Speaker : Dr. Sheshadri Banerjee (NCAER)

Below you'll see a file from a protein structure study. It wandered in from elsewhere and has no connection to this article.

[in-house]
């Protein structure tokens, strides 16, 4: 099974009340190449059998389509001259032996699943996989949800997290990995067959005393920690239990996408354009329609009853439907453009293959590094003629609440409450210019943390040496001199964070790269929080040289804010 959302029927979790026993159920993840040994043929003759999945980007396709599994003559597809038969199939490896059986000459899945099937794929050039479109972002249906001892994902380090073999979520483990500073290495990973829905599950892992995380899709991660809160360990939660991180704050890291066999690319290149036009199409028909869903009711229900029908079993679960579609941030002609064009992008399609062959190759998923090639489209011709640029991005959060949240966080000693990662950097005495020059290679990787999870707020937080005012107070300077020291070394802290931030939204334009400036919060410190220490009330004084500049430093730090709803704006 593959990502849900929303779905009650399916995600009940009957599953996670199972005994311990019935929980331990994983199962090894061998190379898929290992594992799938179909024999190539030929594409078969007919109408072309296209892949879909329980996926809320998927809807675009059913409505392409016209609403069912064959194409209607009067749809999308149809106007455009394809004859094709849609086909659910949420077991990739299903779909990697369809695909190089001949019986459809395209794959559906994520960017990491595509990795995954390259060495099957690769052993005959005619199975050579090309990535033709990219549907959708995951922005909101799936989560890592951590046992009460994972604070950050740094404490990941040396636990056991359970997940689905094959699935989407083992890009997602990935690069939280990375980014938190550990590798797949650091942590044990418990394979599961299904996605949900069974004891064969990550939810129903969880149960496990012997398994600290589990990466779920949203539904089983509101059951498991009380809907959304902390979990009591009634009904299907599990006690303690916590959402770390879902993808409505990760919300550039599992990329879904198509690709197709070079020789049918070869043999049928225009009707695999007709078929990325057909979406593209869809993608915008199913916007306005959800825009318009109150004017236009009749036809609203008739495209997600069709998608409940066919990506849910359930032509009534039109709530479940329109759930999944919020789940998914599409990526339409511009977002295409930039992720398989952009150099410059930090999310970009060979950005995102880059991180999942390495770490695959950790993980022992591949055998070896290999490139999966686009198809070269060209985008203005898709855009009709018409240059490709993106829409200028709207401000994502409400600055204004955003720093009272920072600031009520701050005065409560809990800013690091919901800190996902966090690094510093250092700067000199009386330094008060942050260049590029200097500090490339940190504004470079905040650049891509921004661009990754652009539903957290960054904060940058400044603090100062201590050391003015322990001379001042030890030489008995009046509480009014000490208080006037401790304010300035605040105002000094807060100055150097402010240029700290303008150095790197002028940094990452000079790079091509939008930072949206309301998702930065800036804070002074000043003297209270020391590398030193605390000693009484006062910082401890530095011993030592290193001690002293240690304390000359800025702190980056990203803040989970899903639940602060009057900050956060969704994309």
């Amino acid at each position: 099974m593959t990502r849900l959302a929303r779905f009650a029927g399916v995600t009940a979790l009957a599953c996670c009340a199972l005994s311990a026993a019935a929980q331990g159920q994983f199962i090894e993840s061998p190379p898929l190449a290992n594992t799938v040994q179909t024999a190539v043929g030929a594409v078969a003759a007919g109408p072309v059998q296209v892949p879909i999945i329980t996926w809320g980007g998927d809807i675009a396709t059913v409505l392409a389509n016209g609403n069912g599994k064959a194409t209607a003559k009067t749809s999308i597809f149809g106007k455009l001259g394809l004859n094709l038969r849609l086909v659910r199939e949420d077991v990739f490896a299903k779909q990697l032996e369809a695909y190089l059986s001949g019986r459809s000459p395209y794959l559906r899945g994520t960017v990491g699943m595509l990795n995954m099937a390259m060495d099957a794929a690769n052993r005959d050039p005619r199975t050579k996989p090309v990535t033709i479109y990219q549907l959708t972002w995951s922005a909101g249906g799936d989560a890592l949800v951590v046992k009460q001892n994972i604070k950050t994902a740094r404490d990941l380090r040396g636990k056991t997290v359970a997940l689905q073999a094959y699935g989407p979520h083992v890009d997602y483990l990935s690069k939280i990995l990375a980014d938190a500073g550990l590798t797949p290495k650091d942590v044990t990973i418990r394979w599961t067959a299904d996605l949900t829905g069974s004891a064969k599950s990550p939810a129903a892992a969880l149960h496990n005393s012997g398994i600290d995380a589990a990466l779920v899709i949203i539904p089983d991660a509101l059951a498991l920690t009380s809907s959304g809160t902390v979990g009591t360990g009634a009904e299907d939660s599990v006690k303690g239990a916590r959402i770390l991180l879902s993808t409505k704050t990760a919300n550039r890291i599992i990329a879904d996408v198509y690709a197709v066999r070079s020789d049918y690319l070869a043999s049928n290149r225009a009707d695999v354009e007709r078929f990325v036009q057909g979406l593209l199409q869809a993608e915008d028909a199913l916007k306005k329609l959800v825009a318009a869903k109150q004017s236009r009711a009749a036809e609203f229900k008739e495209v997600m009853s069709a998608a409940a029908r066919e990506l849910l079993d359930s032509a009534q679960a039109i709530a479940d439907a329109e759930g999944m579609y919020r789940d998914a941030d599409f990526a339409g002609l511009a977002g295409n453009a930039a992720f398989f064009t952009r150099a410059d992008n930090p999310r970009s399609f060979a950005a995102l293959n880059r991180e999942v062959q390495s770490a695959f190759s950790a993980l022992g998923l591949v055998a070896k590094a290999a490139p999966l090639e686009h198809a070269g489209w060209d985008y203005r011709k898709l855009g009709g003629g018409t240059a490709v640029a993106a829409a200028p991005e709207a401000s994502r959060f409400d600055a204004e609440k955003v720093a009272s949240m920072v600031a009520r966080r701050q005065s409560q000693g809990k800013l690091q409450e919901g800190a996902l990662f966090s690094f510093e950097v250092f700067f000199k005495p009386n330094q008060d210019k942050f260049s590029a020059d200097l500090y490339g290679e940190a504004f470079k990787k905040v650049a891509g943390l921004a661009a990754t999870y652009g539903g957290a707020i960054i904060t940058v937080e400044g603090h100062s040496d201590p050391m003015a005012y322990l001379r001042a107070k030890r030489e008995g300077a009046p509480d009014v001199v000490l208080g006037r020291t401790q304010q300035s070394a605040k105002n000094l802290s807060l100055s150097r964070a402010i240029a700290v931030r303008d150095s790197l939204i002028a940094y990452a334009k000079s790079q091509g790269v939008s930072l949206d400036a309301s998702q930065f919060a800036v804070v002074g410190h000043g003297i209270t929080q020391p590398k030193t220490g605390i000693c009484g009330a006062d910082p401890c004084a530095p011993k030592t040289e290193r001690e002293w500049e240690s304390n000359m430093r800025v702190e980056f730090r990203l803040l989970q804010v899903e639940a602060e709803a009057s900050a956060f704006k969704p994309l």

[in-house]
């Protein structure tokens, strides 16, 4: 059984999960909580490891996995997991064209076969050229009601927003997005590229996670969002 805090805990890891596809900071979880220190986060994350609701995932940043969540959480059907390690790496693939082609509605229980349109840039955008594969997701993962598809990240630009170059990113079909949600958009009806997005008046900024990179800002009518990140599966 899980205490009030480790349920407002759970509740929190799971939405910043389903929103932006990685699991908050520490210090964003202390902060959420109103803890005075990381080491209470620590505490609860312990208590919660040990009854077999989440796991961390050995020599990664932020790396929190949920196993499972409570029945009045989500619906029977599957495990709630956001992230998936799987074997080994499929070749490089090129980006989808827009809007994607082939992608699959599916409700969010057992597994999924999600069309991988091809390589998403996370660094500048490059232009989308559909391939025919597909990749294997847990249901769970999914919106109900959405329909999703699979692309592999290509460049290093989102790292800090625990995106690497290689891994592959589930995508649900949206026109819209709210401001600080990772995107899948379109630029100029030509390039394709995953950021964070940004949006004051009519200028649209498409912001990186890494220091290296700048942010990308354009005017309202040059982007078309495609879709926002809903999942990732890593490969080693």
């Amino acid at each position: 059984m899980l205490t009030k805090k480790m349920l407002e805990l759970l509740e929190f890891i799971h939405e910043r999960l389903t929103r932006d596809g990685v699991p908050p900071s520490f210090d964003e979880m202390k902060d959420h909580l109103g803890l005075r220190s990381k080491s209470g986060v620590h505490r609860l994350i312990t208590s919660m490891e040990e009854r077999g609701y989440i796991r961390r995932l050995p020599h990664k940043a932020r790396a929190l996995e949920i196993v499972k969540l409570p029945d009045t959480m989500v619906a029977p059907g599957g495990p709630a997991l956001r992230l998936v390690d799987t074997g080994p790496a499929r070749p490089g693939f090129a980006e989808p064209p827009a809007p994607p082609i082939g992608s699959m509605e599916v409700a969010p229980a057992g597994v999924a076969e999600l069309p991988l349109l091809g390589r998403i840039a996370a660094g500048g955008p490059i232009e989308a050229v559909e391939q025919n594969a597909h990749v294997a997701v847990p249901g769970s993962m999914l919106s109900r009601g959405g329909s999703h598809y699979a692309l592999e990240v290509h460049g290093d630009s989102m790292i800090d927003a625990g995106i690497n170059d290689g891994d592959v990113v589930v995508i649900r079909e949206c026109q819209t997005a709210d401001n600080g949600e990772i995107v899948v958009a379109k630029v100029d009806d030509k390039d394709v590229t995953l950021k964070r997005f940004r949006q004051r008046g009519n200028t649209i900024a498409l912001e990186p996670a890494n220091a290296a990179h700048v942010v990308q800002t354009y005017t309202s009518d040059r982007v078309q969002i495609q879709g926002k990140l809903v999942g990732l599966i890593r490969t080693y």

What are the driving forces of business cycle fluctuations? How do these drivers interact with the movement of output? What are the determining factors for the relative importance of these drivers in the business cycle? We address these three research questions considering Indian economy as the test bed. A small open economy New Keynesian DSGE model is developed, which features external habit formation, investment adjustment cost, home bias in consumption and investment, and staggered price setting behaviour of firms. The model includes five types of shocks, namely, total factor productivity (TFP), investment specific technology (IST), fiscal spending, home interest rate, and foreign interest rate. Using the Bayesian methodology, we estimate the model for the annual data over the period of 1971 – 2010, and for the sub-samples of pre-liberalization (1971 – 1990) and post-liberalization (1991 – 2010) periods. Our analysis reveals three key results. First, technology shocks, consisting of TFP and IST, are the primary sources of cyclical fluctuations in India. In contrast, the demand side disturbances play a very limited role due to weak transmission channels. Second, output correlates positively with the shocks to TFP, but negatively with the IST shocks. Finally, the sub-sample analysis indicates that though TFP shocks dominate in absolute term, there is an increasing relative importance of the IST shocks in driving fluctuations during post-liberalization era. It is found that structural shifts of nominal friction and relative home bias for investment to consumption in the post-liberalization period can account for the rising predominance of the IST shocks in India.